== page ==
Internet anonymous? Sorry! Not anymore...
02 May 20120 comments
Not surprisingly, China has the one of the biggest online communities in the world. Nowadays, some 300 million Chinese people use Weibo, China’s equivalent of Twitter, seen as a key resource of news, forum and debate. Users can easily register an account on Weibo, posting their opinions and joining online discussion. It is almost certain that the opening discussion on Chinese microblog websites is a noticeable improvement for freedom of speech in China.
When people give a clap for improving freedom of information in China, the authorities seem to change their mind.
Millions of Weibo microblog users in China are now facing new rules. In order to prevent so-called rumours on the site, users in the capital, Beijing, now have to register with their real identities to post online. The other major cities are expected to follow soon.
Want to talk about controversial issues online? Yes, you can, says the government! Just tell us who you are first.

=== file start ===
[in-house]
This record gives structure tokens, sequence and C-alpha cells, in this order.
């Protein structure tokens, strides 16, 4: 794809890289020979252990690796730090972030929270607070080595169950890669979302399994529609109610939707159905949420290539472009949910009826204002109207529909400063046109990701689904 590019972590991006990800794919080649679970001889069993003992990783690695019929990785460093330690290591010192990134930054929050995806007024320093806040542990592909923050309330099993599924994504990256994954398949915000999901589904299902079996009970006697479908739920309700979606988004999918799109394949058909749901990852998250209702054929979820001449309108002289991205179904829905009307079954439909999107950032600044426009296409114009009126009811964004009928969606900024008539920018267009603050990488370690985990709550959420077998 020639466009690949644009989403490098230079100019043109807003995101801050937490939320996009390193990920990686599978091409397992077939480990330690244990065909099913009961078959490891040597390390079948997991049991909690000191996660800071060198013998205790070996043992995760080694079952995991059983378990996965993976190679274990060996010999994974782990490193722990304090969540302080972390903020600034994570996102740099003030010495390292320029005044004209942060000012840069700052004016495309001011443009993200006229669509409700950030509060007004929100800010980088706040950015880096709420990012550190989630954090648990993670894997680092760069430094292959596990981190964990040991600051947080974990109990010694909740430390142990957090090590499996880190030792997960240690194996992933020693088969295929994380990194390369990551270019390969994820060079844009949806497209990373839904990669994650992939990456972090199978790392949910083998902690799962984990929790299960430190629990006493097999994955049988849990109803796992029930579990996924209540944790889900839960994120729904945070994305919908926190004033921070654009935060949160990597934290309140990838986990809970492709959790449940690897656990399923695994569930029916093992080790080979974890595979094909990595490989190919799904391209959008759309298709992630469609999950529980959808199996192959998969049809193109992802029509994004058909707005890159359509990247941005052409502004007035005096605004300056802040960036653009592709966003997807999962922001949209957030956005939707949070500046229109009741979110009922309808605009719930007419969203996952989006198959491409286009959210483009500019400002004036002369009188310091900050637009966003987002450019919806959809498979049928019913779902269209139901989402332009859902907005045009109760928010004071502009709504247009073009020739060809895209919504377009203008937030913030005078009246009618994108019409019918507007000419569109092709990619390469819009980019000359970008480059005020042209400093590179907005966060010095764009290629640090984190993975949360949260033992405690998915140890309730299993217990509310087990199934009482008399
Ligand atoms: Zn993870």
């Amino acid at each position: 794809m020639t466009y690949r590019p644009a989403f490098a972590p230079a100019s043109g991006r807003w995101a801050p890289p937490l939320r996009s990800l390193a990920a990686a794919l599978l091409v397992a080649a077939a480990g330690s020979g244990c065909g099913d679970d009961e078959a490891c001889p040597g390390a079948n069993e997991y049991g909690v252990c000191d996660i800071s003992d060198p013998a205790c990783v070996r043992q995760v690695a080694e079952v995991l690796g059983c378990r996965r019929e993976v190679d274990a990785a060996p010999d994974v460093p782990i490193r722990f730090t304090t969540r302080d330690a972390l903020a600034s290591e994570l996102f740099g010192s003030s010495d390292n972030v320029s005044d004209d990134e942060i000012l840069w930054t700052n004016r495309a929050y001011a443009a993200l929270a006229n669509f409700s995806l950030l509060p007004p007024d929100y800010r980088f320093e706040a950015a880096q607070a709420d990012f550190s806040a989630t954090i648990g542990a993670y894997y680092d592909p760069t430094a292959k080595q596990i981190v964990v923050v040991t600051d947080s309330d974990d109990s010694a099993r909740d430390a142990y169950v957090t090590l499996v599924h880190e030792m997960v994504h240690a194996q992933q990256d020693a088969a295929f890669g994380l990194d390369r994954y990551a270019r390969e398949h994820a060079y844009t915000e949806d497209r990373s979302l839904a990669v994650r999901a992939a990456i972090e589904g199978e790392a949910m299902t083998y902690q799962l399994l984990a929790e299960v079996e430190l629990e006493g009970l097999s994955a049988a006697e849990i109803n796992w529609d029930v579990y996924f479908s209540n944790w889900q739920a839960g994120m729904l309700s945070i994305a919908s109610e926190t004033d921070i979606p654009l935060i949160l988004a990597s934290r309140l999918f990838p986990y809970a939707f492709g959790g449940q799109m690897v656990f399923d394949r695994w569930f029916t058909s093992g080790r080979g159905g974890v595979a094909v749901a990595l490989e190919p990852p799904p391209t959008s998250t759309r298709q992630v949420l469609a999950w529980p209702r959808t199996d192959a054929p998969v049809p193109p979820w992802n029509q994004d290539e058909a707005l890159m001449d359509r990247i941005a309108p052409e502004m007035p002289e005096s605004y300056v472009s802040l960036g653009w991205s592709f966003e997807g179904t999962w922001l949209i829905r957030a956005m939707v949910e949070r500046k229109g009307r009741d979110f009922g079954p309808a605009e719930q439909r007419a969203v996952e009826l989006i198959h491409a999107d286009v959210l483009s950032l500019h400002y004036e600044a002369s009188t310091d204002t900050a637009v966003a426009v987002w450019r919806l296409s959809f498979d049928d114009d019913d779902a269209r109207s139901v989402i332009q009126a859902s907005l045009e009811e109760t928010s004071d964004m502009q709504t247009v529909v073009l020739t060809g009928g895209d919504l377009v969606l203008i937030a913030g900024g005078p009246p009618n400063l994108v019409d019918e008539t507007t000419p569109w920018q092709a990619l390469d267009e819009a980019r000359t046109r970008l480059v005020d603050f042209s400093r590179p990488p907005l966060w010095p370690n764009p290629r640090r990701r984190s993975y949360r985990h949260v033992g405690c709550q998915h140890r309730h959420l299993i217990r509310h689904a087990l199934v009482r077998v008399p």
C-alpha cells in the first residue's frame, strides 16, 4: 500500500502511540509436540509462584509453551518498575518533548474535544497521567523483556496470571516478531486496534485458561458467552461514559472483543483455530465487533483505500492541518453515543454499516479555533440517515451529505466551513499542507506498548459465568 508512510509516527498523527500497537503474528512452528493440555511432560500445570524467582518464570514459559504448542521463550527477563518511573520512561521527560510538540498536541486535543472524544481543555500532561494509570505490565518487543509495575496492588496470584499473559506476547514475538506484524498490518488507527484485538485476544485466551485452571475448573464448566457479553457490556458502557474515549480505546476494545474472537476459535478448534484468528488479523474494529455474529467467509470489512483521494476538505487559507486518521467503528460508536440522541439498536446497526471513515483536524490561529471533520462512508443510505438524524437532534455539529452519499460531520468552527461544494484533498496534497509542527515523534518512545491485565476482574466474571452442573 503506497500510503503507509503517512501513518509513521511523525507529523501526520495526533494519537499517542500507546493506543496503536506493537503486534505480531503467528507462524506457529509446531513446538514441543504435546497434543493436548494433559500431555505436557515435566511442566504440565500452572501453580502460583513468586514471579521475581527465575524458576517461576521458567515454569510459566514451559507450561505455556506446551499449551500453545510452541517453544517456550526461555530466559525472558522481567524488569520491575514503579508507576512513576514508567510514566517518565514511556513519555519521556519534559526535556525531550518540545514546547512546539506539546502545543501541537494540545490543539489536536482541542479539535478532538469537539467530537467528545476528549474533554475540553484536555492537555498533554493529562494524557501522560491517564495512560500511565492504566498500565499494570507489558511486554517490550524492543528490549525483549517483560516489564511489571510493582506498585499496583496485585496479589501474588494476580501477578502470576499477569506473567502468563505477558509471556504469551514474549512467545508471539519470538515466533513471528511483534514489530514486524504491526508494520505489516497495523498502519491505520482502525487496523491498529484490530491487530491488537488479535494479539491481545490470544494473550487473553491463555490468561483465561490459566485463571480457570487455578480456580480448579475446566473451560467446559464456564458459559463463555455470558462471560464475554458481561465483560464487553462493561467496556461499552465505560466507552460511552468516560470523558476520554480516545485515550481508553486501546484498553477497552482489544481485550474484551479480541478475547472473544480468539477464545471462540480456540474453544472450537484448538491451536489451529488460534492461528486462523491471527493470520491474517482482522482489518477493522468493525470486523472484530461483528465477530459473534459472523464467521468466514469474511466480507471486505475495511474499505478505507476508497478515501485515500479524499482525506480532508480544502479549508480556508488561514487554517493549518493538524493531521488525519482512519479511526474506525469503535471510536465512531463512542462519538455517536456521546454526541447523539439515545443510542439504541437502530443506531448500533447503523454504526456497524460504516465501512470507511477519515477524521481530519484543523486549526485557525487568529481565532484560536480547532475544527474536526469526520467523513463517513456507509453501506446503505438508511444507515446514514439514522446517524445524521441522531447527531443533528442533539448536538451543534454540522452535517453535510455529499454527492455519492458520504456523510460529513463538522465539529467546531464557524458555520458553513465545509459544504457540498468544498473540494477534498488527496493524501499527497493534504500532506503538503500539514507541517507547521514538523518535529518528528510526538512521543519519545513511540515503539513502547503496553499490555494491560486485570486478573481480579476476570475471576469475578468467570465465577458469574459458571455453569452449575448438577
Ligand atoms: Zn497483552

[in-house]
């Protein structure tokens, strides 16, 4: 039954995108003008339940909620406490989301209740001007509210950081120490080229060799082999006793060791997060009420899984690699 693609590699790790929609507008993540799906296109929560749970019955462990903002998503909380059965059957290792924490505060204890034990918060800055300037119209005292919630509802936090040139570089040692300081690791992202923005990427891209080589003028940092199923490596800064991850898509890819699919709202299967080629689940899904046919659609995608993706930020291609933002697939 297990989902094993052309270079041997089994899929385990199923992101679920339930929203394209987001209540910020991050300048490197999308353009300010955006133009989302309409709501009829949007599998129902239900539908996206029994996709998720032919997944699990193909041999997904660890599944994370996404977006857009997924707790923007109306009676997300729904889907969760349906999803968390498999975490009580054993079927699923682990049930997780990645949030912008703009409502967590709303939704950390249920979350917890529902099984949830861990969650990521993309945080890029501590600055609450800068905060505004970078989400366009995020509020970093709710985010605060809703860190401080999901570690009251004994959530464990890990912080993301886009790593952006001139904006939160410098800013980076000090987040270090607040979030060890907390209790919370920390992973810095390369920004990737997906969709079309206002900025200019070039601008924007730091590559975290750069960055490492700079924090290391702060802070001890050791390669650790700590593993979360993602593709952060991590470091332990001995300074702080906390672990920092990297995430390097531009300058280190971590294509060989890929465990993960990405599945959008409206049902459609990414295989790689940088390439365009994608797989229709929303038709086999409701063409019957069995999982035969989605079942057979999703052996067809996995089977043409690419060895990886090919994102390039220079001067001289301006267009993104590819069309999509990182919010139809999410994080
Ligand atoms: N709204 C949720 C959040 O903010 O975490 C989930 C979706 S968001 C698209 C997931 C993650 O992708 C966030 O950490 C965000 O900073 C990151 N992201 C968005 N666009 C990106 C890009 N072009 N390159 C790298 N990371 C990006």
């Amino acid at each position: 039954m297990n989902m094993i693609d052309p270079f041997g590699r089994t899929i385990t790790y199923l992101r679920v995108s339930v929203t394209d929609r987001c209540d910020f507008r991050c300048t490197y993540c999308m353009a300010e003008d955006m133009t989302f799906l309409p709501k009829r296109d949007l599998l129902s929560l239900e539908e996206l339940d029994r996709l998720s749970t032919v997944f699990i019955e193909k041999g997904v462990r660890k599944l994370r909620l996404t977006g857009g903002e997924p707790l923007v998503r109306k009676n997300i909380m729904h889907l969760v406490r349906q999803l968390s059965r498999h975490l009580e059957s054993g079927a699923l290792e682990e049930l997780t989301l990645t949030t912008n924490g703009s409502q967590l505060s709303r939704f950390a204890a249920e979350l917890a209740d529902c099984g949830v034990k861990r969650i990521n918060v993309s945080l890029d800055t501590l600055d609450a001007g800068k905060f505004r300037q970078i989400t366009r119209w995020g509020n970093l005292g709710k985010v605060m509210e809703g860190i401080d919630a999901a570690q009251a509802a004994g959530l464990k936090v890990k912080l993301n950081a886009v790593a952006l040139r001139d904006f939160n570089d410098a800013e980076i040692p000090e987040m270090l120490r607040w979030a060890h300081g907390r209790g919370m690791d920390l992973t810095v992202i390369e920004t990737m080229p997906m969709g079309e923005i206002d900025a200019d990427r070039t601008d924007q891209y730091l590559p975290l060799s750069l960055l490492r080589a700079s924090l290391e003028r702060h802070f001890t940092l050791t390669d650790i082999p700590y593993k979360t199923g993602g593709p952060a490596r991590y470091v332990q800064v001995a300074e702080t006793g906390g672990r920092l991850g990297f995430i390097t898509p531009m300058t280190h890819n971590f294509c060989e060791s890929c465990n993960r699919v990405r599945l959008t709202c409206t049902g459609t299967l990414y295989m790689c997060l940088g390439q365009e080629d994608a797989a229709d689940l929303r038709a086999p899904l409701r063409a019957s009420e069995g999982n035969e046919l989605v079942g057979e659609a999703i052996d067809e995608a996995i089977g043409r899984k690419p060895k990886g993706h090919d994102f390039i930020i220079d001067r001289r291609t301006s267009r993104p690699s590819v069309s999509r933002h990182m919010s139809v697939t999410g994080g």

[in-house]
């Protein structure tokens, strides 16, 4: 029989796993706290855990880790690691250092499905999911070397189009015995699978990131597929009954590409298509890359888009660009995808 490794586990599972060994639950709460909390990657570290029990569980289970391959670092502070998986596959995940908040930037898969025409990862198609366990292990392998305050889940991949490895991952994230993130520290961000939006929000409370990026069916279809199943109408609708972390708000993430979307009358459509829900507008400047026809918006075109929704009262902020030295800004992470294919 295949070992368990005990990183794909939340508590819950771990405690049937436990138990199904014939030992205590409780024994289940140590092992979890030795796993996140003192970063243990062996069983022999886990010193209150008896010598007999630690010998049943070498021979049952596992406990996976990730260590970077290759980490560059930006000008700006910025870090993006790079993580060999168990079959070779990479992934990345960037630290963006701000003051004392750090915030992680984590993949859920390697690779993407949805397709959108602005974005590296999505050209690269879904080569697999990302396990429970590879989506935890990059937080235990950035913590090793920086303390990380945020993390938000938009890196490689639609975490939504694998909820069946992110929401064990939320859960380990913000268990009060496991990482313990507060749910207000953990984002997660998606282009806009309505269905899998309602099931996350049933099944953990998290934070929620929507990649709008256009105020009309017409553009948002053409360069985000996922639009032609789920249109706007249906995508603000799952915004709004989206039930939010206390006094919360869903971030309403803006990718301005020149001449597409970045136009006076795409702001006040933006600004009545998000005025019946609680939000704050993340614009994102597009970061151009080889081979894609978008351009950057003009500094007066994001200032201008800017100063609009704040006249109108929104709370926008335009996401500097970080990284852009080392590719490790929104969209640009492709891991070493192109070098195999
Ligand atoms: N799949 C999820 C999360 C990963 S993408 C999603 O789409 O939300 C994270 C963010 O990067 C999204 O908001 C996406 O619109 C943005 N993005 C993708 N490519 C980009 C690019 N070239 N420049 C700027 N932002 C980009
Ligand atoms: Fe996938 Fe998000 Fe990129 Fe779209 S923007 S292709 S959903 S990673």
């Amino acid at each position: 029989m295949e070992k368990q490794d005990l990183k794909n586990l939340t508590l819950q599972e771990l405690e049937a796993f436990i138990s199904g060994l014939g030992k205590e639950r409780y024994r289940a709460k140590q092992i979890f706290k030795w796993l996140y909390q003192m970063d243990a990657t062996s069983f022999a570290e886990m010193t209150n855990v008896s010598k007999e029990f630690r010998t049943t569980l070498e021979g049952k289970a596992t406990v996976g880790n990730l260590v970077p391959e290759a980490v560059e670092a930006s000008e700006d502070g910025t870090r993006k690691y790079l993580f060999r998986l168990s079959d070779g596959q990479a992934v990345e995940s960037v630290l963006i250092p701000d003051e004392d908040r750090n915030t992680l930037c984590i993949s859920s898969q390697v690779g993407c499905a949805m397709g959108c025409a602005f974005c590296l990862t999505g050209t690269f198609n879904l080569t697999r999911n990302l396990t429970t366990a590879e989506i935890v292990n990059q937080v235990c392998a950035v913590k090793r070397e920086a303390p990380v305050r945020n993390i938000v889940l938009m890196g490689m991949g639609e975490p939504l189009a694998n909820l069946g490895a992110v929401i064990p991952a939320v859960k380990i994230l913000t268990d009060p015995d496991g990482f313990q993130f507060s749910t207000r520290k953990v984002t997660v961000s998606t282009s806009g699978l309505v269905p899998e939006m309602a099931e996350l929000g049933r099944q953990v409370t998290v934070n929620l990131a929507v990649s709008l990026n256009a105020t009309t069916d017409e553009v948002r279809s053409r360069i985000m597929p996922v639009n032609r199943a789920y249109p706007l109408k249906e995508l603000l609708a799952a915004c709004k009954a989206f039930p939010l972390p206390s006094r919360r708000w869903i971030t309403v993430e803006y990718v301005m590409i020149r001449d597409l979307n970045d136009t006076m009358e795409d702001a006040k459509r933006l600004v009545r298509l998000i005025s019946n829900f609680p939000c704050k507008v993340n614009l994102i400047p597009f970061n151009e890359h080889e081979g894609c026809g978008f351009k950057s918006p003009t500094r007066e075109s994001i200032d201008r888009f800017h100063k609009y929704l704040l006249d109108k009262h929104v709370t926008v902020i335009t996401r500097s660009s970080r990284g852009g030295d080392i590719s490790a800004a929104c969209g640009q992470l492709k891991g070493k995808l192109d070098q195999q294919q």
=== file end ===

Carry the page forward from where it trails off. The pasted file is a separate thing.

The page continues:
The Chinese government has a system to blacklist certain search engines, websites and keywords, which is known as the Great Firewall. The Communist Party stops people visiting some sites outside China, returns no results for searches of banned terms, censors chat and vets blogs. In other words, Chinese authorities control web access for external resources. For example, internet users inside of China are unable to see websites such as BBC Chinese, Facebook and some other sites mentioning human rights.
Internally, registering real identity online has become an obligation for Chinese Webio users. It can be seen as another crackdown on freedom of speech in China. The government might argue that microblog websites are not shut down, and users can still “enjoy” internet access freely. However, since users will be identified by the authority, there is a very high possibility that they might start to self-censor, avoiding creating sensitive online discussion. That is to say, lacking of anonymity on microblog websites is another scheme for the Chinese authority to put their censorship power in full swing.